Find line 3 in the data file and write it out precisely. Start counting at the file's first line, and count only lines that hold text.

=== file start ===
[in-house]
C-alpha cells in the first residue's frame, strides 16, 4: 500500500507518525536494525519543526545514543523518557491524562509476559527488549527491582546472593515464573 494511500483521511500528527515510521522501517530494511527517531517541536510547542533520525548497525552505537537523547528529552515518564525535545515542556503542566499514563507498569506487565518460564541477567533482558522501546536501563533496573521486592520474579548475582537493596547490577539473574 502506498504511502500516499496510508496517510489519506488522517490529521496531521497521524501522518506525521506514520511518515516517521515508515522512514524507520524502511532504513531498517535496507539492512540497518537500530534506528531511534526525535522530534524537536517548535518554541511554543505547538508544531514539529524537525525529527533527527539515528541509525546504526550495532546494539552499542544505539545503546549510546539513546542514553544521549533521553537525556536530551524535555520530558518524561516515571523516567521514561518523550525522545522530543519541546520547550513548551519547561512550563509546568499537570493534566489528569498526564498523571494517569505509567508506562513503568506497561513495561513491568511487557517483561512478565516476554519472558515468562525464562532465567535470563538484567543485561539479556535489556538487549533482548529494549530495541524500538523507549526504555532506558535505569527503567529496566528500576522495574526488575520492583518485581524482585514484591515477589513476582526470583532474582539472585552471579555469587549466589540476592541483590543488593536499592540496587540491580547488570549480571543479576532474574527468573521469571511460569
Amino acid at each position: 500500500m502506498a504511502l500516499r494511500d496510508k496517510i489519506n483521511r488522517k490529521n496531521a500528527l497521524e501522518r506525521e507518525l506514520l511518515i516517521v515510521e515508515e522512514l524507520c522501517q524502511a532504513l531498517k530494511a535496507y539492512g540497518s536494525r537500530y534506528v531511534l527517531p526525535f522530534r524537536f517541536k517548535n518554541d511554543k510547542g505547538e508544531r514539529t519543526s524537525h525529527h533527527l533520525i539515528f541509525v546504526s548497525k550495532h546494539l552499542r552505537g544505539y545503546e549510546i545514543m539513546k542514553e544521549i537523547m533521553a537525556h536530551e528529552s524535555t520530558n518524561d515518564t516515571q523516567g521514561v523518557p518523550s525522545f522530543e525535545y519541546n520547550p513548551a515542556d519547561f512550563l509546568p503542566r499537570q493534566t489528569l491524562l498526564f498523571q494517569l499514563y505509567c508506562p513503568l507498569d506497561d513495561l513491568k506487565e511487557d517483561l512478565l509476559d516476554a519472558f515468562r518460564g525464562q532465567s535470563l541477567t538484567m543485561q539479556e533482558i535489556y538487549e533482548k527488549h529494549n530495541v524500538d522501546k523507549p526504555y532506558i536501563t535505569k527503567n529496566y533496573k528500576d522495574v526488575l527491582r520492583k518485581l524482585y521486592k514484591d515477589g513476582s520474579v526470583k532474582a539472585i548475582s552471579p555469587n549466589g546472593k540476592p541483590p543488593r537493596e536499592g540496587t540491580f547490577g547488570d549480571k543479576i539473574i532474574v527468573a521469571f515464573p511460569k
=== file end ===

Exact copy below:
Amino acid at each position: 500500500m502506498a504511502l500516499r494511500d496510508k496517510i489519506n483521511r488522517k490529521n496531521a500528527l497521524e501522518r506525521e507518525l506514520l511518515i516517521v515510521e515508515e522512514l524507520c522501517q524502511a532504513l531498517k530494511a535496507y539492512g540497518s536494525r537500530y534506528v531511534l527517531p526525535f522530534r524537536f517541536k517548535n518554541d511554543k510547542g505547538e508544531r514539529t519543526s524537525h525529527h533527527l533520525i539515528f541509525v546504526s548497525k550495532h546494539l552499542r552505537g544505539y545503546e549510546i545514543m539513546k542514553e544521549i537523547m533521553a537525556h536530551e528529552s524535555t520530558n518524561d515518564t516515571q523516567g521514561v523518557p518523550s525522545f522530543e525535545y519541546n520547550p513548551a515542556d519547561f512550563l509546568p503542566r499537570q493534566t489528569l491524562l498526564f498523571q494517569l499514563y505509567c508506562p513503568l507498569d506497561d513495561l513491568k506487565e511487557d517483561l512478565l509476559d516476554a519472558f515468562r518460564g525464562q532465567s535470563l541477567t538484567m543485561q539479556e533482558i535489556y538487549e533482548k527488549h529494549n530495541v524500538d522501546k523507549p526504555y532506558i536501563t535505569k527503567n529496566y533496573k528500576d522495574v526488575l527491582r520492583k518485581l524482585y521486592k514484591d515477589g513476582s520474579v526470583k532474582a539472585i548475582s552471579p555469587n549466589g546472593k540476592p541483590p543488593r537493596e536499592g540496587t540491580f547490577g547488570d549480571k543479576i539473574i532474574v527468573a521469571f515464573p511460569k